By Alexander Bolton - 10/06/11 05:29 PM EDT
Senate Republicans say there will be a vote Thursday afternoon on President Obama’s controversial jobs package, which would likely go down in flames if lawmakers have the chance to consider it.
Senate Majority Leader Harry Reid (D-Nev.) relented Thursday and said he would allow Republicans to offer the president’s jobs package as an amendment on the floor.
Senate Republican Leader Mitch McConnell (Ky.) executed a similar maneuver earlier this year when he forced a vote on Obama’s fiscal 2012 budget blueprint. It failed on a vote of 97-0.
Reid told McConnell on Thursday that he would allow a similar vote on the jobs package.
The Democratic leader argued the GOP amendment is not really the president’s jobs bill because Senate Democrats have a new version that is more likely to gain broad support.
“The problem we had is that the Republican leader offered the president's jobs bill in a form that is not the president's jobs bill. Now, I’ve told him this morning, you want to vote on that, fine. We'll do that. We'll have a vote on that today. It can either be a motion to suspend the rules or it can be a regular amendment,” Reid said on the floor.
McConnell wants to force a vote on the earlier version of the package, which would limit tax deductions for families that earn more than $250,000 and eliminate tax breaks for oil and gas companies.
Many Senate Democrats have expressed opposition to these revenue-raising provisions.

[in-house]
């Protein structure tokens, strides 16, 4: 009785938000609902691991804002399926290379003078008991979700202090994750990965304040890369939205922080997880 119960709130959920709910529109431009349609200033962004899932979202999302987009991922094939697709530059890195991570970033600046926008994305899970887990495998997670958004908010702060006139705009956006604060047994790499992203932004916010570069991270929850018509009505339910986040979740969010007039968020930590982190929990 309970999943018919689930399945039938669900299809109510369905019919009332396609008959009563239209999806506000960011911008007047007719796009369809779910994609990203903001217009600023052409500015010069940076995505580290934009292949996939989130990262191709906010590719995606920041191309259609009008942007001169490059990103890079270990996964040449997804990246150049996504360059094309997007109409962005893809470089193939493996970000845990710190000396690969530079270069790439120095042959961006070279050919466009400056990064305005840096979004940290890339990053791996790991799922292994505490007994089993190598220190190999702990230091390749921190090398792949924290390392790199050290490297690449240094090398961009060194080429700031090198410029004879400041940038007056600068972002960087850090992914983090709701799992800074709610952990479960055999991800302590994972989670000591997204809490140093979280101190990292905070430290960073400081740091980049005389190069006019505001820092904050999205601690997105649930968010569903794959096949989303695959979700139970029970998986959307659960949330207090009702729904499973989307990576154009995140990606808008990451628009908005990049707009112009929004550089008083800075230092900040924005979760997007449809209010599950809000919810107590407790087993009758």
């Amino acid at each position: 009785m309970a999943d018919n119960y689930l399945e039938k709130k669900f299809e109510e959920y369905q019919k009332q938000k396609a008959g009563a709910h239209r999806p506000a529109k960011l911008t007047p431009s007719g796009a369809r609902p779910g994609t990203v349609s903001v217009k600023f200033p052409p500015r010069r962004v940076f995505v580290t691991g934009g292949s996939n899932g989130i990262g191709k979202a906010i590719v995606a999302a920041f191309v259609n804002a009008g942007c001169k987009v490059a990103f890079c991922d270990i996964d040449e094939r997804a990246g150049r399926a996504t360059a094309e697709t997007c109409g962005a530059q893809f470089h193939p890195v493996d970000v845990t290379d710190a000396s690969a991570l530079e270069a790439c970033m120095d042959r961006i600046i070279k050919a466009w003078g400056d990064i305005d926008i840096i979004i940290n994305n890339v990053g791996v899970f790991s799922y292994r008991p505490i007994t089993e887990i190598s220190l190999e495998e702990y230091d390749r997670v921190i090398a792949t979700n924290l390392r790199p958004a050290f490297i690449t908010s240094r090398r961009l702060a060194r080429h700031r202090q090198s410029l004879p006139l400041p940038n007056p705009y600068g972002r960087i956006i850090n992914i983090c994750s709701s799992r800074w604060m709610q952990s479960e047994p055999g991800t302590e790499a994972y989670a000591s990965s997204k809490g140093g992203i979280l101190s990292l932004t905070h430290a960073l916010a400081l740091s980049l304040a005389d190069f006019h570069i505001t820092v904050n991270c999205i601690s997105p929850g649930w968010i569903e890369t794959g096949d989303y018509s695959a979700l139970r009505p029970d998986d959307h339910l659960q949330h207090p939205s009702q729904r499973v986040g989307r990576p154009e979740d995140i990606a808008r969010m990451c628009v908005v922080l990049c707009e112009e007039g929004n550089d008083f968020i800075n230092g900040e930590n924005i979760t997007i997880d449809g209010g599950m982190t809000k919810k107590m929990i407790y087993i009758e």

Sens. Mark Begich (D-Alaska) and Mary Landrieu (D-La.) oppose the oil and gas tax changes. Sen. Barbara Boxer (D-Calif.) opposes the proposal to limit deductions. Senate Majority Whip Dick Durbin (D-Ill.) said earlier this week that the president's original proposal would not pass.
Republicans had tried to force a vote on the package Tuesday, but Reid blocked them with a procedural maneuver.
His floor statement on Thursday, however, left Republican strategists licking their chops.
“There will be a Senate vote today on the stimulus/tax hike bill the president sent to Congress, the bill he demanded Congress vote on,” McConnell’s spokesman Don Stewart tweeted triumphantly.
Stewart estimated the vote would happen before 5:30 p.m.
A Democratic leadership aide, however, said Republicans are getting ahead of themselves.
The aide said Democrats will only allow a vote on a motion to suspend the rules to take up the president’s jobs package. That would require the support of 67 lawmakers, a far-fetched possibility. If the motion to suspend fails, the Senate would not consider the president’s plan.
A GOP leadership aide said Democrats would make a “180-degree turnaround” on their offer if they denied Republicans the chance to vote on the jobs plan.